Testing times for EBM : NEJM gets ready & begins a new journey
The New England Journal of Medicine (NEJM) the premier journal in medicine originated two centuries ago, in 1811, when John Collins Warren, a Boston physician, along with James Jackson, submitted a formal prospectus to establish the New England Journal of Medicine and Surgery and Collateral Branches of Science as a medical and philosophical journal.
Subsequently, the first issue of the New England Journal of Medicine and Surgery and the Collateral Branches of Medical Science was published in January 1812. In 1921, the Massachusetts Medical Society (MMS) purchased the Journal for US$1 and, in 1928, renamed it to The New England Journal of Medicine.
NEJM’s New Journey
It is 2022, after 200 years of providing explosive knowledge in medical science, MMS starts a new journal, fresh and bold. It is called NEJM Evidence. Can you guess, what is the need for such a journal now? I think the most battered word in science in current times is probably “ evidence”. It has a unique character of appearing most sacred as well as scandalous at the same time.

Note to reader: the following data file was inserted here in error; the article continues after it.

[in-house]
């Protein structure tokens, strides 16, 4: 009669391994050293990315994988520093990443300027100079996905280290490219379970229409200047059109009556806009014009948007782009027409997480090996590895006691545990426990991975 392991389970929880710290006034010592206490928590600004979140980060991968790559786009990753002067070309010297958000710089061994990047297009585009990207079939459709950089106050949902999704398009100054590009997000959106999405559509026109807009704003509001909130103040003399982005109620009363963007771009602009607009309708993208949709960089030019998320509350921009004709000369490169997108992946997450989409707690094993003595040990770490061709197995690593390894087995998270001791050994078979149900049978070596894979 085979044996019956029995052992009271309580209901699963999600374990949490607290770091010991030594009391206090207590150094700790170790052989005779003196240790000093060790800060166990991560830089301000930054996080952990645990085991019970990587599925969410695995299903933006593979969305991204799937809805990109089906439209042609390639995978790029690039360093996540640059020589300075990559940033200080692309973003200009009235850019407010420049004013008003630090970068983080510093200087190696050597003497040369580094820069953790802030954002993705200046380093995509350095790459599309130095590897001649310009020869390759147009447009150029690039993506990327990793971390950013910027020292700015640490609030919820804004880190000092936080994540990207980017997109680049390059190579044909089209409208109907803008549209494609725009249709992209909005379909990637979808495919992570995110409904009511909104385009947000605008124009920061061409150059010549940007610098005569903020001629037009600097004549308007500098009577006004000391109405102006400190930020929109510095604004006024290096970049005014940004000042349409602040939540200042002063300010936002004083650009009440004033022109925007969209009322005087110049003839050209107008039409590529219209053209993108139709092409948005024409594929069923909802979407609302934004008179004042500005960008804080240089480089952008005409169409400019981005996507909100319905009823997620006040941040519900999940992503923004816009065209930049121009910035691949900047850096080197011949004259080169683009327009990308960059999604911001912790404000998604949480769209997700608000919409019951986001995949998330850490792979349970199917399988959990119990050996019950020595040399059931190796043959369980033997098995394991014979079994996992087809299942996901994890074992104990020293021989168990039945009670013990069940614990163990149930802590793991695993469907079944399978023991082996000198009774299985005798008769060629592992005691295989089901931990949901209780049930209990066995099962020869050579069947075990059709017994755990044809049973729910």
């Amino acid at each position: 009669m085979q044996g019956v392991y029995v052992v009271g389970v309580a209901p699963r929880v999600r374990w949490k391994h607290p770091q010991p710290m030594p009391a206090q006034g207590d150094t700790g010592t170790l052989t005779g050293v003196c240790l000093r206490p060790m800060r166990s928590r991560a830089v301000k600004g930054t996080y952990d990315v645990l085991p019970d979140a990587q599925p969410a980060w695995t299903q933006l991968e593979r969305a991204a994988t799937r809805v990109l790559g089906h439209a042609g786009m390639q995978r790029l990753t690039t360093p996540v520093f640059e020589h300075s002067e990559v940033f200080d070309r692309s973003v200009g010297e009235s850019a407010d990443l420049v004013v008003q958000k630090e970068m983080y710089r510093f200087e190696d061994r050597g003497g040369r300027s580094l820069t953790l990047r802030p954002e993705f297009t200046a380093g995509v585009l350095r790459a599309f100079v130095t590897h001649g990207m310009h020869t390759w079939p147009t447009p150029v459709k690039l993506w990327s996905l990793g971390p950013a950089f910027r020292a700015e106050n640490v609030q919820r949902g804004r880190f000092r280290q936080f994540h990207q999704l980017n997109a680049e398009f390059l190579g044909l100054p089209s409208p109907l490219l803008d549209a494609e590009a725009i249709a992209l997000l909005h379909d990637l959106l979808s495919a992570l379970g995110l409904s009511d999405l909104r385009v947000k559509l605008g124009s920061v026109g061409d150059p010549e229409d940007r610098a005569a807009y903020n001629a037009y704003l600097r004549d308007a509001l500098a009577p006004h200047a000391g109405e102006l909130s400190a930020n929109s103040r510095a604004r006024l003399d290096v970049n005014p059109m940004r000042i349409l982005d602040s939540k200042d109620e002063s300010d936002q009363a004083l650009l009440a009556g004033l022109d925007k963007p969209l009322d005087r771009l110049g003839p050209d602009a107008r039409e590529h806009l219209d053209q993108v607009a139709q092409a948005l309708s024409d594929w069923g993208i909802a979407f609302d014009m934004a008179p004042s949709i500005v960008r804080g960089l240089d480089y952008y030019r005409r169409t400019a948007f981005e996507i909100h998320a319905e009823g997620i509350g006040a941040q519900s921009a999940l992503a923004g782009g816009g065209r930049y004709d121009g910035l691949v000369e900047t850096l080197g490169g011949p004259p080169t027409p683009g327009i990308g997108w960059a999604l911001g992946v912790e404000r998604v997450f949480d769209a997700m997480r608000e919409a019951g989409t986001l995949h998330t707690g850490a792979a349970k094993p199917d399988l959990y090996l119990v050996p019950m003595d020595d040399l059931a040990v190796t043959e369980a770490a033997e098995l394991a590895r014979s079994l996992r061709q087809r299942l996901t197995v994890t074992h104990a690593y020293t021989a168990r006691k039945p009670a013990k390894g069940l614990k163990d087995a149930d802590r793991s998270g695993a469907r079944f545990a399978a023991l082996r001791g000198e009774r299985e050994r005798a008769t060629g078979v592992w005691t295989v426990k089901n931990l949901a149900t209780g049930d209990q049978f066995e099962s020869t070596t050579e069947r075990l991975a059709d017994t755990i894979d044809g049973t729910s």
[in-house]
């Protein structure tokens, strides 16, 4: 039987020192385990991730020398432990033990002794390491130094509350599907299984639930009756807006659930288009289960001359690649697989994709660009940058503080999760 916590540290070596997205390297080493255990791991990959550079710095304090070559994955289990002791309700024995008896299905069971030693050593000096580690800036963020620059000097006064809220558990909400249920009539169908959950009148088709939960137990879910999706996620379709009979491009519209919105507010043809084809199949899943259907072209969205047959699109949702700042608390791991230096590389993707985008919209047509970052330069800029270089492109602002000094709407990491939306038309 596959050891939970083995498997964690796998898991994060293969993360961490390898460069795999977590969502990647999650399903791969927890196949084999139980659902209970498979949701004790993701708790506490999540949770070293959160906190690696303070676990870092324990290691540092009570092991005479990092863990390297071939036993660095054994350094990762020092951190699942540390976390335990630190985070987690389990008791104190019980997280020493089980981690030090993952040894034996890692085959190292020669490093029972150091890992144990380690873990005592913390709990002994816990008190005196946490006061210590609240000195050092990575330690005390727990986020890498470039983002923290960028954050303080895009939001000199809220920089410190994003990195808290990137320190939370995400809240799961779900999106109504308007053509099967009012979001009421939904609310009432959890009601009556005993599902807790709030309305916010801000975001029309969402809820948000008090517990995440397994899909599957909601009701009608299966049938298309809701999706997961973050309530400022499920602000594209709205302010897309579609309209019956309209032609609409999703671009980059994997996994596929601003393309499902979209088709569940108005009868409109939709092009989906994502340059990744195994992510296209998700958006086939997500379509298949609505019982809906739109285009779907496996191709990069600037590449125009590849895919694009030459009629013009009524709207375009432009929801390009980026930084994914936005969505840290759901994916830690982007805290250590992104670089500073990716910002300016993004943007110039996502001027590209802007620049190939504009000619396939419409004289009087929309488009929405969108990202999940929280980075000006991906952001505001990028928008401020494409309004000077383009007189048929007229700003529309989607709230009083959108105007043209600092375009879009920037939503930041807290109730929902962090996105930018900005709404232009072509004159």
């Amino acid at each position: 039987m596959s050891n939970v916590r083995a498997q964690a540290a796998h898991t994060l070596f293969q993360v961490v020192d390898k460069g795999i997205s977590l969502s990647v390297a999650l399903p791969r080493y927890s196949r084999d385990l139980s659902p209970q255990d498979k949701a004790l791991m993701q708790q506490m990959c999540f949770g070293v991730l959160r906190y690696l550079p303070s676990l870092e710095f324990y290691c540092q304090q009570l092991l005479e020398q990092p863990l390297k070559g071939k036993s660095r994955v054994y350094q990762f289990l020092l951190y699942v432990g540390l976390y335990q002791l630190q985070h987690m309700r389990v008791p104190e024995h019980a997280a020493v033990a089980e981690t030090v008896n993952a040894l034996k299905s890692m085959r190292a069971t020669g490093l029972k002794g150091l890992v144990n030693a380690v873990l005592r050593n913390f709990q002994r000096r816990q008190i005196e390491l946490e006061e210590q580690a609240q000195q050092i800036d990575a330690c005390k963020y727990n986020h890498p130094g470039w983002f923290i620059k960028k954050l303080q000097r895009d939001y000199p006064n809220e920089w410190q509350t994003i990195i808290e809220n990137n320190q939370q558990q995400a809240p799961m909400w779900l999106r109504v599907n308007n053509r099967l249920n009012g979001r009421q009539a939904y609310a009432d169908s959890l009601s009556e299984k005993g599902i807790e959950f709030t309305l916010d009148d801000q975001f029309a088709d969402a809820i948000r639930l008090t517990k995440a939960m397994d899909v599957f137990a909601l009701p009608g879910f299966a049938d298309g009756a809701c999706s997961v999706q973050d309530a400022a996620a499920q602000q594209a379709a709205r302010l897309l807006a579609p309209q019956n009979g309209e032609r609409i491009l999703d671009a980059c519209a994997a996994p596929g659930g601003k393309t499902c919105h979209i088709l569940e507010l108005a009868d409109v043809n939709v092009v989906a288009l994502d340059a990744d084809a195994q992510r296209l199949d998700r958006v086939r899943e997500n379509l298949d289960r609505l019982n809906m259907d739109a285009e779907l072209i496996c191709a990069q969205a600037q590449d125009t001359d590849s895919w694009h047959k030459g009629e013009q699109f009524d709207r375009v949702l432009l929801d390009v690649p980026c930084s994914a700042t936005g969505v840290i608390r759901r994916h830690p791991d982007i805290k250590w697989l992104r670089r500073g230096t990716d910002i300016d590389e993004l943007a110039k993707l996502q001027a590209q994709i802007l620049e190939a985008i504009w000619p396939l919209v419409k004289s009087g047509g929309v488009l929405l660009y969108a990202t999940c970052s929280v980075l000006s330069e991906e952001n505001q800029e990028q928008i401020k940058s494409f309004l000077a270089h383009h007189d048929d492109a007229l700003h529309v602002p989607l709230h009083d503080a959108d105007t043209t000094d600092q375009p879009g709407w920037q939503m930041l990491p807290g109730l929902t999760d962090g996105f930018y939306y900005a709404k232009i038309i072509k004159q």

NEJM has remained the torchbearer of almost all advances in the medical field seen in the last two centuries. It is heartening to note the newborn is named as NEJM evidence. It has come at a critical juncture. I am sure, everyone will acknowledge that we are at difficult crossroads. Overwhelmed with unregulated scientific discoveries and publications, struggling to deal with self-inflicted knowledge pandemic. In the process, we have lost “not only” the ability to ignore trivial health issues “but also” failed to provide simple, cost-effective care to the real patients who desperately need it.
Let us hope, (& wish,) NEJM’s new prodigy will guide medical science towards a successful, meaningful, and ethically fulfilling journey for mankind. Meanwhile, let us pray for every medical scientist to be blessed with the required strength and courage to steer in the right direction, weeding off both academic and non-academic contaminants.